“The CSUJAD project was founded on the idea that materials boxed in archives should be accessible to students and scholars everywhere. The Korematsu and Herzig Yoshinaga materials are reflective of the wealth of documentary evidence that can still be revealed,” said Greg Williams, Director, Gerth Archives & Special Collections at CSUDH.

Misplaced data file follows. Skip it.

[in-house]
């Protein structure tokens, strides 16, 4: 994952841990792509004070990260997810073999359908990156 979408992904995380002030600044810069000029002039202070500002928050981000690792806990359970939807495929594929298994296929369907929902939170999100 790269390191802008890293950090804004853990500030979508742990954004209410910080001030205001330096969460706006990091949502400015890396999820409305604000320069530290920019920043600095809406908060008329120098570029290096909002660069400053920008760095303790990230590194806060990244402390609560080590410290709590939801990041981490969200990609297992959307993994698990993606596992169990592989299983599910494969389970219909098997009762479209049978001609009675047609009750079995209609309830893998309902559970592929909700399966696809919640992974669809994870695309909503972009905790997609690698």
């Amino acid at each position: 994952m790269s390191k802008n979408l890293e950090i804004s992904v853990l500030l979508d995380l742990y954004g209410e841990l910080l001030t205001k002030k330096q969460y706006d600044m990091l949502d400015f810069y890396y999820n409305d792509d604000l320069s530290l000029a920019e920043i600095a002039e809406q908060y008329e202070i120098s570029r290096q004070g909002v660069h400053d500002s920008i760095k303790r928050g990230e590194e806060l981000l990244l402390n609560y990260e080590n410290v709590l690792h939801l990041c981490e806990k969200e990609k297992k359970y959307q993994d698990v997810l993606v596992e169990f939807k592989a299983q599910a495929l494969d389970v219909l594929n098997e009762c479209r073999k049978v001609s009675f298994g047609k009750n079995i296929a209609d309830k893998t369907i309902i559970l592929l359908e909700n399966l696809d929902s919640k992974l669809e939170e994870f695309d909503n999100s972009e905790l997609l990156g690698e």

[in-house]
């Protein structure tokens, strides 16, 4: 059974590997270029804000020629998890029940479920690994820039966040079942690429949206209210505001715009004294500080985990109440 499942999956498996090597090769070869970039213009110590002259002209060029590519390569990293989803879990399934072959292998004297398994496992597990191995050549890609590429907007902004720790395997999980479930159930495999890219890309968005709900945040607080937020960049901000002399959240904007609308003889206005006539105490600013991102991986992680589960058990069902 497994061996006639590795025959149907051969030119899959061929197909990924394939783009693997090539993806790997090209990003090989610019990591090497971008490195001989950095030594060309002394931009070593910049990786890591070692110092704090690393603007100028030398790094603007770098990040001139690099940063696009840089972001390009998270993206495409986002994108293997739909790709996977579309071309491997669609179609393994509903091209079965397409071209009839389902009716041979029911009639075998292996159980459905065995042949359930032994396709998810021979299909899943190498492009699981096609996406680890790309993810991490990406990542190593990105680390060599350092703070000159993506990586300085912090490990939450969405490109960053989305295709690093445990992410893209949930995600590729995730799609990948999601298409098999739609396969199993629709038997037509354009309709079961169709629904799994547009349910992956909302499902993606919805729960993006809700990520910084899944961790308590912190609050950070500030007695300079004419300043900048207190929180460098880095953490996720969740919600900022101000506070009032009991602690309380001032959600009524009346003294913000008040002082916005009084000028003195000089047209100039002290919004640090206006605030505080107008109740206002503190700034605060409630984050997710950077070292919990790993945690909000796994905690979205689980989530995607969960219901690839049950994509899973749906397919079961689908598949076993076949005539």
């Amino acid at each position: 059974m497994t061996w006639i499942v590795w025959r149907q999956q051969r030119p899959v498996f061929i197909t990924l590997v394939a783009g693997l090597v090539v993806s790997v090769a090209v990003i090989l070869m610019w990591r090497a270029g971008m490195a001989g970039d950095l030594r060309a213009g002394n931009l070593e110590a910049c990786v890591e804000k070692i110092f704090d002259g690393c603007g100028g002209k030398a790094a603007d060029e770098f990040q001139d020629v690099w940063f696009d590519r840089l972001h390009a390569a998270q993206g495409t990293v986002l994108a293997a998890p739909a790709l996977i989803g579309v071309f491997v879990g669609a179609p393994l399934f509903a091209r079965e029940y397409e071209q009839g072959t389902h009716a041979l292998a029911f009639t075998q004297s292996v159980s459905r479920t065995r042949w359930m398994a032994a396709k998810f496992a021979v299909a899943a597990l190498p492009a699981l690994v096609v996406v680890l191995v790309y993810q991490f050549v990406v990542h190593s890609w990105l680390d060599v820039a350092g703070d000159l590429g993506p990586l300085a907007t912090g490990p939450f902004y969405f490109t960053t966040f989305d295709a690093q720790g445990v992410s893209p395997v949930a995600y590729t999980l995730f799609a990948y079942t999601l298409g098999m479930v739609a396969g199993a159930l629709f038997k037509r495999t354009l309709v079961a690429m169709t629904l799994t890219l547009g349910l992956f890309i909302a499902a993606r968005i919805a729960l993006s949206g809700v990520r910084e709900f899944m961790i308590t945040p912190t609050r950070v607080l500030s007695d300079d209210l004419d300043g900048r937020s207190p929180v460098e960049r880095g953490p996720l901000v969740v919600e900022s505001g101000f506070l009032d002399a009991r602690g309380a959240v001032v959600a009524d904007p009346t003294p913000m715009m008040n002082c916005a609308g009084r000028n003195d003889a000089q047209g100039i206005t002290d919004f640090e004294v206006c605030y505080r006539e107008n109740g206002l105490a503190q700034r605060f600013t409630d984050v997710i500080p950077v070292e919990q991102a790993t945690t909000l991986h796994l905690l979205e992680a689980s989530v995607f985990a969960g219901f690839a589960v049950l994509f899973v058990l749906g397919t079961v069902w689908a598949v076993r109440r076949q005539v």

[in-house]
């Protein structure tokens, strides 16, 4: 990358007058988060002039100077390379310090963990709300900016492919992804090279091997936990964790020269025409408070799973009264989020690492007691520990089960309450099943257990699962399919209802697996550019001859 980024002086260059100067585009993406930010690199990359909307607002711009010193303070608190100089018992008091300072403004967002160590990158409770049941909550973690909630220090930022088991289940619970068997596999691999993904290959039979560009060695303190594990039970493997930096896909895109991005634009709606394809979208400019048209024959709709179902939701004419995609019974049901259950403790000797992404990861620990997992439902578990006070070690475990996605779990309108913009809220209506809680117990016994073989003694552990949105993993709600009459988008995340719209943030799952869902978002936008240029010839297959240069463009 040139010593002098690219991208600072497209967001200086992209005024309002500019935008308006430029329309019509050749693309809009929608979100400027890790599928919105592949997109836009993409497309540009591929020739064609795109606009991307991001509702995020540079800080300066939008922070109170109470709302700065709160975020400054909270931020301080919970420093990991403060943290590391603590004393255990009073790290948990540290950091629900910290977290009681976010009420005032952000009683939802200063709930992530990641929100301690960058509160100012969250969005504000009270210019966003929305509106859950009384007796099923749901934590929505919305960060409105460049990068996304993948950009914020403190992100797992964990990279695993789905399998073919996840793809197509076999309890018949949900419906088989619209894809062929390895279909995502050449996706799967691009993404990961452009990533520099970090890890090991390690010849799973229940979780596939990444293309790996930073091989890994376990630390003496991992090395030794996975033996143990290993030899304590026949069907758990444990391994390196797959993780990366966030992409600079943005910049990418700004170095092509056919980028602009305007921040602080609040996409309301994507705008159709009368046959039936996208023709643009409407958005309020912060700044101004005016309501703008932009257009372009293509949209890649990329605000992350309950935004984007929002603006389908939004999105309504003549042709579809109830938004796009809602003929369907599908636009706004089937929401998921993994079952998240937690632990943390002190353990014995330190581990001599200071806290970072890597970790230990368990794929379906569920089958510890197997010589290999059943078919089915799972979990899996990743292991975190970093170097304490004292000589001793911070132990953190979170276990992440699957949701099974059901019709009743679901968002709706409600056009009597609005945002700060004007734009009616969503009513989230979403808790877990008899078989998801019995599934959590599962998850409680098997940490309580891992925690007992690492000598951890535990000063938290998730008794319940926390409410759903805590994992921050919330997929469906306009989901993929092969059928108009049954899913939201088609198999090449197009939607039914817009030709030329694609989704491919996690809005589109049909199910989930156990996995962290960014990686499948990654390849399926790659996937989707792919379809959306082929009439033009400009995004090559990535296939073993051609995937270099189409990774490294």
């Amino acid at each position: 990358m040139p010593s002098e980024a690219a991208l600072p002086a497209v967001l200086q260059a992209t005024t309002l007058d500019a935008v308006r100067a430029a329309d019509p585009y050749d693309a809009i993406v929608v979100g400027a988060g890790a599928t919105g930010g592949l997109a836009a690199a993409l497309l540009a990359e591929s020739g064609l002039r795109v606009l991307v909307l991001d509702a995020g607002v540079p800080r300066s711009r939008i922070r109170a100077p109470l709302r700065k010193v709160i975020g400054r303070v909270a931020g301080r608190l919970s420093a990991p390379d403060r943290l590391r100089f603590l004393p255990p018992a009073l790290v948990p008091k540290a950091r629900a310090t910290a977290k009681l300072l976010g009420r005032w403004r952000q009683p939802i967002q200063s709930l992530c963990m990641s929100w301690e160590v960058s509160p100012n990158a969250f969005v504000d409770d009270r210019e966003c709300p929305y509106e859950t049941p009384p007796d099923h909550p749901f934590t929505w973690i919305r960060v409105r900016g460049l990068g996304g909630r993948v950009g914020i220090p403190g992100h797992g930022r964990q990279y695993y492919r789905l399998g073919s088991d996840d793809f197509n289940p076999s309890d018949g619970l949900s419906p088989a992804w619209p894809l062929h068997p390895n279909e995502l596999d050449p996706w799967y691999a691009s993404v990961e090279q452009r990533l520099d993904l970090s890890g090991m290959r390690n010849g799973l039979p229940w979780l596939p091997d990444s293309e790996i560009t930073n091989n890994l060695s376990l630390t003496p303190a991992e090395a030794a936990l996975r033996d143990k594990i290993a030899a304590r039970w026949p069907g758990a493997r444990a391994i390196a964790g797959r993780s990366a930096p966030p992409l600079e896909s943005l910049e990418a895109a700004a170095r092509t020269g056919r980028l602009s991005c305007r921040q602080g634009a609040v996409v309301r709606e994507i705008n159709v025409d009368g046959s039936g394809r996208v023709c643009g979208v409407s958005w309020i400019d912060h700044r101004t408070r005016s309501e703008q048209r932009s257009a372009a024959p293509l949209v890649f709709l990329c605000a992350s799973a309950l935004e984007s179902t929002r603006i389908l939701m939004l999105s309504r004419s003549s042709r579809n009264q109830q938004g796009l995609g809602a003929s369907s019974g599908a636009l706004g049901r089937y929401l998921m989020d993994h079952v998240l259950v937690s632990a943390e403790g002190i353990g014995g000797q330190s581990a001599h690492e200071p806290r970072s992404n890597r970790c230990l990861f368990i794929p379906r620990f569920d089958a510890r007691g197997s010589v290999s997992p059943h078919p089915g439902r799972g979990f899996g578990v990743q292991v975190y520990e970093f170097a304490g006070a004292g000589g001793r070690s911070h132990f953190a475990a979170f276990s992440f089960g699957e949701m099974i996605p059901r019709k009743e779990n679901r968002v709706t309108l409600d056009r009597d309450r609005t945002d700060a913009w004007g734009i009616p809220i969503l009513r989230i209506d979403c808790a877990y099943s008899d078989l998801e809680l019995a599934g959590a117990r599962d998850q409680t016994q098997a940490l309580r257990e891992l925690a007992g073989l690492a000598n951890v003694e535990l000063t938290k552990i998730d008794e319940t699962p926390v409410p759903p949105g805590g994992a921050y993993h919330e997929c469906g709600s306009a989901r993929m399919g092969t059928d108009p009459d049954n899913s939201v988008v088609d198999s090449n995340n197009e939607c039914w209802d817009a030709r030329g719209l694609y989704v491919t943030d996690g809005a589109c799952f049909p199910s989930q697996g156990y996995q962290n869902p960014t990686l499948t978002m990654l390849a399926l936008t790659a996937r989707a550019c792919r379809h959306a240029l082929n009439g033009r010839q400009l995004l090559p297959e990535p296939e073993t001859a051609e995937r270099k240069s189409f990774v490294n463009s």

Aiko Herzig Yoshinaga at the Jerome or Rowher incarceration camp. Incarceration camp barracks are pictured behind her.Aiko Herzig Yoshinaga's collection focuses on her family life and her work as an activist fighting for social justice. She is best known for uncovering the "smoking gun" evidence—an original draft (with editorial deletions suggested) of the government’s final report on the WWII incarceration, along with instructions to destroy the original documents—that led to the passage of the Civil Liberties Act of 1988, resulting in redress and reparations for the incarceration of Japanese Americans during World War II. This proof was pivotal to the Supreme Court coram nobis petitions to vacate the wartime convictions of Fred Korematsu, Gordon Hirabayashi and Minoru Yasui for violating military orders under Executive Order 9066. These measures were implemented after the Japanese attack on Pearl Harbor by President Franklin Roosevelt and led to the incarceration of 120,000 Americans of Japanese descent in “camps” located in isolated parts of the U.S.